Deaf girl and family help guide save sturgeon tangled in net

Ciara and family had won a sturgeon fishing adventure during an event for the deaf and hard of hearing in August.

Guide Mark Wilkin along with Jascine Peterson

Guide Mark Wilkin along with Jascine Peterson

A family who won a fishing trip at an event for the deaf got a first-hand look at challenges affecting Fraser River sturgeon earlier this month while reeling in a four-and-a-half-foot beast.

Ciara, an eight-year-old deaf girl, her mother Jascine Peterson, and grandmother Colleen had won a guided sturgeon trip and assistance from a sign language interpreter at a family fishing event for the deaf and hard of hearing in early August.

But when the trio got a bite just north of the Mission bridge, things didn’t go quite as expected.

Ciara and her mother and grandmother started reeling the fish in, but the creature on the other end of the line didn’t seem to be displaying the fight most sturgeon put up, said sign language interpreter Rhys McCormick, who organized the family fishing event, which is in its second year.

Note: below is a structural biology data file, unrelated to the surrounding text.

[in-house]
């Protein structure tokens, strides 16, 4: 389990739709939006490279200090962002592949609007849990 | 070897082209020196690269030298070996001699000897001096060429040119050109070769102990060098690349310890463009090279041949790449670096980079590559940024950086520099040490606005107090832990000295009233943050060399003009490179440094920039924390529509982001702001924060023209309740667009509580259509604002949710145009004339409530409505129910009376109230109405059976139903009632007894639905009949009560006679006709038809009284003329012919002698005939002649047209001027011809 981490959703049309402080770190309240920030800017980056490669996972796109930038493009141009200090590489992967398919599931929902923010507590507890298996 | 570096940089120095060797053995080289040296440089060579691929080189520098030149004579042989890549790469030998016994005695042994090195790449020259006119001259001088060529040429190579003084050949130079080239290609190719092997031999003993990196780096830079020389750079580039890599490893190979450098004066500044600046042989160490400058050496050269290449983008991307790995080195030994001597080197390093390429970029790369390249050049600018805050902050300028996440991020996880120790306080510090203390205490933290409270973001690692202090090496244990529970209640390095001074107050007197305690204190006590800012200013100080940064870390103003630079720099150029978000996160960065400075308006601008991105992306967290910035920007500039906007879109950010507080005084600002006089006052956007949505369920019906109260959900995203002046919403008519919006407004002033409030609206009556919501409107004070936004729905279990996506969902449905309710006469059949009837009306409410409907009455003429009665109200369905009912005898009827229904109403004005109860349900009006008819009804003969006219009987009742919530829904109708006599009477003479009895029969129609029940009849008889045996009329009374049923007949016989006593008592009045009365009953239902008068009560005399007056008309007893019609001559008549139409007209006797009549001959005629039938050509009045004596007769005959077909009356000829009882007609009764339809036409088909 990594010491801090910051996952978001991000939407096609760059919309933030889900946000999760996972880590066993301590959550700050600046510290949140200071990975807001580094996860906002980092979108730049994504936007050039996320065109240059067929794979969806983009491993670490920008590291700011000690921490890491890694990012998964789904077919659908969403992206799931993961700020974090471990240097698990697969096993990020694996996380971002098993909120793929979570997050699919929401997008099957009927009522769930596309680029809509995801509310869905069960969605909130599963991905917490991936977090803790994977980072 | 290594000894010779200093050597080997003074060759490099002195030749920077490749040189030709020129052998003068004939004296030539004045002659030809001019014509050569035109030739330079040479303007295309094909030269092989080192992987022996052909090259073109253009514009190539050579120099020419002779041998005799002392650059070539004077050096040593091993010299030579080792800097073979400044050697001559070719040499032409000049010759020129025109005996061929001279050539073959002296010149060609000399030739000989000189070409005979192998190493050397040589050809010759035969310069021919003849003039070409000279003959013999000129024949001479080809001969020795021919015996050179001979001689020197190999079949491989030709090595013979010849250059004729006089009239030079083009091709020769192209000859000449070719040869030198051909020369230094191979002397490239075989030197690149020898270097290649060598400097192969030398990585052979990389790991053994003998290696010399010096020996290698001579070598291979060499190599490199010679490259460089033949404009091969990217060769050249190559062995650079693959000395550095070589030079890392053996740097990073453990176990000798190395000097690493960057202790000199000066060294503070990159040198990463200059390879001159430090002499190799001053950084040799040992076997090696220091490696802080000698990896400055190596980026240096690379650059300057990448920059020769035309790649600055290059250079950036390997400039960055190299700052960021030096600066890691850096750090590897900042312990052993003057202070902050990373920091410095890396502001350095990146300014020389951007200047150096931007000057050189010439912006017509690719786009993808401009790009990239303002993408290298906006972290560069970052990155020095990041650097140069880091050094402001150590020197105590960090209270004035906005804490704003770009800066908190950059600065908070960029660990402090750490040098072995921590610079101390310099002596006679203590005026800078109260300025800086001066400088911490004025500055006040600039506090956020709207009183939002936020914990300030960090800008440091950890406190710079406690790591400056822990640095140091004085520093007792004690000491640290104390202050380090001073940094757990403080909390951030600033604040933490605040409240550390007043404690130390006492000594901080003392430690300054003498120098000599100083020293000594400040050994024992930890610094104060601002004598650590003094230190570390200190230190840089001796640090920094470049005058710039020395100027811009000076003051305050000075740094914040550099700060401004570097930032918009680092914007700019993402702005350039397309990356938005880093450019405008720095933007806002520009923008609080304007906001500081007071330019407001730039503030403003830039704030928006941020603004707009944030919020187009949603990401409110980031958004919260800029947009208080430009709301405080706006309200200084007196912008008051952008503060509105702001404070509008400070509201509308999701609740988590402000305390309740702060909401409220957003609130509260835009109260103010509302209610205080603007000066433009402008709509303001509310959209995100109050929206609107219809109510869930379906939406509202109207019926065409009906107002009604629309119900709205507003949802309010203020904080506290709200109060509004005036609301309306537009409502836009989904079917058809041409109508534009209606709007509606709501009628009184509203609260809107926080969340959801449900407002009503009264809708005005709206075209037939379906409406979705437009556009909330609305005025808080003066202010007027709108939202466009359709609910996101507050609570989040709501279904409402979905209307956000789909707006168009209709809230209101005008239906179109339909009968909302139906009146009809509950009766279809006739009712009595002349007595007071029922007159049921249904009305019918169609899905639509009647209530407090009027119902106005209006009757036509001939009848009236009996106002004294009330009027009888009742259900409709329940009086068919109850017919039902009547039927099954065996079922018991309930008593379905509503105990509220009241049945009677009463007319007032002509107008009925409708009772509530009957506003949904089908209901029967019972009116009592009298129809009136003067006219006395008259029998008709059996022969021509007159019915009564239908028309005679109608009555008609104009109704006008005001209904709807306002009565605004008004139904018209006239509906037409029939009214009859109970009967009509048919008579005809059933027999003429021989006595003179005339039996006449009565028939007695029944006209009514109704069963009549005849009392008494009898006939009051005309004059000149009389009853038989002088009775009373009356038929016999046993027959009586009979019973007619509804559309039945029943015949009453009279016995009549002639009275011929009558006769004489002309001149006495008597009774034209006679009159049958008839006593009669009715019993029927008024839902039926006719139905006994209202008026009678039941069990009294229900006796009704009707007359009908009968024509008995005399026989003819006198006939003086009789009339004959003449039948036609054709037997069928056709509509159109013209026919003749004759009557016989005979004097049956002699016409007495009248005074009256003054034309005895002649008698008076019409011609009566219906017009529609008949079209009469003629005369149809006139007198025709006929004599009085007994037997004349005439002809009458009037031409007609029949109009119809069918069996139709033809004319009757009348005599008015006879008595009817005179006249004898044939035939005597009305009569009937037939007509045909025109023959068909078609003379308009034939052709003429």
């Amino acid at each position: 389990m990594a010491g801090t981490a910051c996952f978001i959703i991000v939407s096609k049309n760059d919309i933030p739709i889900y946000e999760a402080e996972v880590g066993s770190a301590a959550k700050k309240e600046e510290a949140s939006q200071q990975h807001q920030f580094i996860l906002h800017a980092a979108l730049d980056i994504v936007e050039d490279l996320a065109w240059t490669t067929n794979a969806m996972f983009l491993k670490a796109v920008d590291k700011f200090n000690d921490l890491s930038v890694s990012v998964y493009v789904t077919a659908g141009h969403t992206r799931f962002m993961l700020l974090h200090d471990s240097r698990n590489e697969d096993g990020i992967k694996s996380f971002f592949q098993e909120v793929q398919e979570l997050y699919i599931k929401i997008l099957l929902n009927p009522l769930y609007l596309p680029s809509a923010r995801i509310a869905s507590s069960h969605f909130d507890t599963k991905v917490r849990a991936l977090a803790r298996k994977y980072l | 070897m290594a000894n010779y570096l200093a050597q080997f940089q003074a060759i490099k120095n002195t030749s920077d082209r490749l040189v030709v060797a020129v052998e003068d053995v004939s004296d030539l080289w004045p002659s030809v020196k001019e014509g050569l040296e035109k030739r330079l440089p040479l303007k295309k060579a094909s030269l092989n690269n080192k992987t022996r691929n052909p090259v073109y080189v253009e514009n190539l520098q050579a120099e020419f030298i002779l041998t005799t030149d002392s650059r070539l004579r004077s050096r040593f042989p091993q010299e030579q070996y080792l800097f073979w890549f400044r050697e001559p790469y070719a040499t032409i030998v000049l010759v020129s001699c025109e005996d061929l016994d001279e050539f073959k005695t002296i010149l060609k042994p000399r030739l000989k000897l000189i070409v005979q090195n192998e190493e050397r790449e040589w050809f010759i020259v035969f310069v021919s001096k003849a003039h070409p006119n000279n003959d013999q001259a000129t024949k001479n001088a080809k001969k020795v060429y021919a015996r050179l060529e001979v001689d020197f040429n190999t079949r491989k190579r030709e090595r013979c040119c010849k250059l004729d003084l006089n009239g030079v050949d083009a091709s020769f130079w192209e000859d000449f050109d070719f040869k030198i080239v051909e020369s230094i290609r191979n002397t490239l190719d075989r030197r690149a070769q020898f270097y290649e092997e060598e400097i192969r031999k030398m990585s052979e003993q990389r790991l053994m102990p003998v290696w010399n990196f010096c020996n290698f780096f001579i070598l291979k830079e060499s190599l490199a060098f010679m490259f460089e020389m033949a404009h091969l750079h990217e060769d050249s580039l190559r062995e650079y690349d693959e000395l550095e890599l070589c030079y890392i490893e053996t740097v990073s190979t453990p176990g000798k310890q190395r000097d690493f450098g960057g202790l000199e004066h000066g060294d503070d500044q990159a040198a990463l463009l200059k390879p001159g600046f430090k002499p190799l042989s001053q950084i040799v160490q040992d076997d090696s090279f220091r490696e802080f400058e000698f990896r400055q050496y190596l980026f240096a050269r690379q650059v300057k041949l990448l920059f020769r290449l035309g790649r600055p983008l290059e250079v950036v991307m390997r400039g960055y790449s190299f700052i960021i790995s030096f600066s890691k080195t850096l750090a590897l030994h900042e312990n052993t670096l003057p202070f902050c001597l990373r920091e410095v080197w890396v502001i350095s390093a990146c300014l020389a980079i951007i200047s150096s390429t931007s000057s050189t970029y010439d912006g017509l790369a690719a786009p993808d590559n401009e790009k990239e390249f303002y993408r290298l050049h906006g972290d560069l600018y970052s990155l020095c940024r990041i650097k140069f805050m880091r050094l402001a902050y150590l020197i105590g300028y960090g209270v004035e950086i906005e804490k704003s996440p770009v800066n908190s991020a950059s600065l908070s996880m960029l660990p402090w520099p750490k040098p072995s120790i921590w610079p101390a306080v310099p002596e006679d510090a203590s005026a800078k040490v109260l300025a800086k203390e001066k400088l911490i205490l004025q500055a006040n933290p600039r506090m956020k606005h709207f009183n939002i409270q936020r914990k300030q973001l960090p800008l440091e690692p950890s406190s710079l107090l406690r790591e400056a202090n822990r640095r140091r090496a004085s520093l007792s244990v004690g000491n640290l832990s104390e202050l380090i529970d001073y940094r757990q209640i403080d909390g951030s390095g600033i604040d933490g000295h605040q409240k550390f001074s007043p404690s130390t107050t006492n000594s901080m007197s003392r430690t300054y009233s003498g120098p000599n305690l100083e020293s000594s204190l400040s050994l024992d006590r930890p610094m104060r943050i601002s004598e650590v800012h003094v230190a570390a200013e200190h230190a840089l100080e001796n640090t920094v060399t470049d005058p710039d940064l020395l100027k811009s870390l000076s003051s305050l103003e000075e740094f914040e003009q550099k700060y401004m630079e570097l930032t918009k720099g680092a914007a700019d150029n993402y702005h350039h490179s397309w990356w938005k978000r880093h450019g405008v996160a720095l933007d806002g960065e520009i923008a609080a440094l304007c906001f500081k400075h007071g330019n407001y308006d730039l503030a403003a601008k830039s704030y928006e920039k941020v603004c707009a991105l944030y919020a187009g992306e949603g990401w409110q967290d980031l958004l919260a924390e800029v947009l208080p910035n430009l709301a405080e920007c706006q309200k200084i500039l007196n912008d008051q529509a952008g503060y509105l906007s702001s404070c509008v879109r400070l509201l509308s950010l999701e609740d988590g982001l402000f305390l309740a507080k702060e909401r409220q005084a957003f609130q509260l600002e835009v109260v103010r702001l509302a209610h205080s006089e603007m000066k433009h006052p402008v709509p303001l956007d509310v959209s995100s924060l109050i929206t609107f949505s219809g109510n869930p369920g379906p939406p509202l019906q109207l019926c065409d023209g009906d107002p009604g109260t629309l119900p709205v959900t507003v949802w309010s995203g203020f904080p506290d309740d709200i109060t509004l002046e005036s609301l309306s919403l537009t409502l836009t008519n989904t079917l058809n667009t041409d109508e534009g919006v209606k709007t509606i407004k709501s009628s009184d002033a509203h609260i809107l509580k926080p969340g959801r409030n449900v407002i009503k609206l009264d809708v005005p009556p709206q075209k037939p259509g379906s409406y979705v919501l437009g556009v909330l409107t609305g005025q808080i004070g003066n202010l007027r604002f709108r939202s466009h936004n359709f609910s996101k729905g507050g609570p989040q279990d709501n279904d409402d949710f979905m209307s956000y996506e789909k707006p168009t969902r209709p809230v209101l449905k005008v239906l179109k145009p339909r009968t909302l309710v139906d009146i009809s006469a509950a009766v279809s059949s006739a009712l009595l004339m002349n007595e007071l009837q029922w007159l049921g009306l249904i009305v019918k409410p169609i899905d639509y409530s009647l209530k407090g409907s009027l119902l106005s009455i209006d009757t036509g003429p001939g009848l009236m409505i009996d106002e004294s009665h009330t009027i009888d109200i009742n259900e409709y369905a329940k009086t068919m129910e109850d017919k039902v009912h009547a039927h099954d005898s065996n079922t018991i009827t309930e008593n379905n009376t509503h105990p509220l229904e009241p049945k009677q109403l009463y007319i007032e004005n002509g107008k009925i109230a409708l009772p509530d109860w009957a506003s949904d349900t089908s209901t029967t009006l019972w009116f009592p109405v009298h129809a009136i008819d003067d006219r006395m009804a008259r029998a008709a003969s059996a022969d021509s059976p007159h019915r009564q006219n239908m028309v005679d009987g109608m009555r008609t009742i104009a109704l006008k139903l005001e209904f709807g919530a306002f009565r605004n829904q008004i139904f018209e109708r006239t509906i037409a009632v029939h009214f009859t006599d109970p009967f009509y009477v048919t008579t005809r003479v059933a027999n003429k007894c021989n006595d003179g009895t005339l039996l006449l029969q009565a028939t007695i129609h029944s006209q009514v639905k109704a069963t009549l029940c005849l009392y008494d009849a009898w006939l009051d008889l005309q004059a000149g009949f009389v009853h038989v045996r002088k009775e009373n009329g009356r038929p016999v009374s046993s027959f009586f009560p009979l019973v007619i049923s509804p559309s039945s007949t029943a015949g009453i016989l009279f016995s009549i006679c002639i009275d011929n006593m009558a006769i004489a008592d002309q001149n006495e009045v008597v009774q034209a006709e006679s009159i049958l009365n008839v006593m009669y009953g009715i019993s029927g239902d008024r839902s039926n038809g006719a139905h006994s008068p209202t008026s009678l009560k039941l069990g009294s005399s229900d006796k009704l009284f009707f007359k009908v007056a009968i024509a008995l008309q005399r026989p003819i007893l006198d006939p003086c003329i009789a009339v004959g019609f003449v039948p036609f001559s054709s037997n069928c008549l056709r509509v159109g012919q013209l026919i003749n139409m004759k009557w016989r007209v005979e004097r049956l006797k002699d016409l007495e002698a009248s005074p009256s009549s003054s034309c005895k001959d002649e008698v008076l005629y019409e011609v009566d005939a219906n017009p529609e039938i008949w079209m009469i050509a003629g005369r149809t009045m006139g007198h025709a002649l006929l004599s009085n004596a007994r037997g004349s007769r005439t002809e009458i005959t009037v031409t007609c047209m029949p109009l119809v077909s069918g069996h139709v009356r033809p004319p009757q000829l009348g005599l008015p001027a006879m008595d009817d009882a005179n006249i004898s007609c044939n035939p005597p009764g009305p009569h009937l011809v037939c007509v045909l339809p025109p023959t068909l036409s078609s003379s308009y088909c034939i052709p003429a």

“It fought like a normal fish for a very short amount of time,” he said. Soon the anglers found themselves pulling in what felt like dead weight.

The reason became clearer when the fish got closer to shore – it was wrapped in a tangle of line, and a rope tied to a plastic jug was caught up in the mess.

Eventually, Big Valley Sport Fishing guide Mark Wilken – who had donated his time and boat for the trip – brought the sturgeon onto the boat, where it was freed from some 40 yards of fishing line. After a quick picture, the fish was released back into the water alive. The rope it had been caught in, however, was still partially in the water. No amount of yanking would bring the rest to the surface, forcing Wilken to cut it.

It’s not the first time a sturgeon has been found caught up in misplaced nets; in March, fisheries officers near Chilliwack freed a half-dozen sturgeon that had been snagged in poaching nets. McCormick said the jug found tied to the rope is commonly used to mark nets floating beneath the water’s surface.

Despite the snag, McCormick said the trip turned into a great learning experience for the new fishers on board, with Ciara taking photos to show her school the following day.

Jascine Peterson, meanwhile, posted on Facebook that Wilken “taught us the true meaning of being a fisherman. We felt like we are river keepers and managed to save a sturgeon from all of that unbelievable amount of stuff tangling up on the fish. We sure learned a lot.”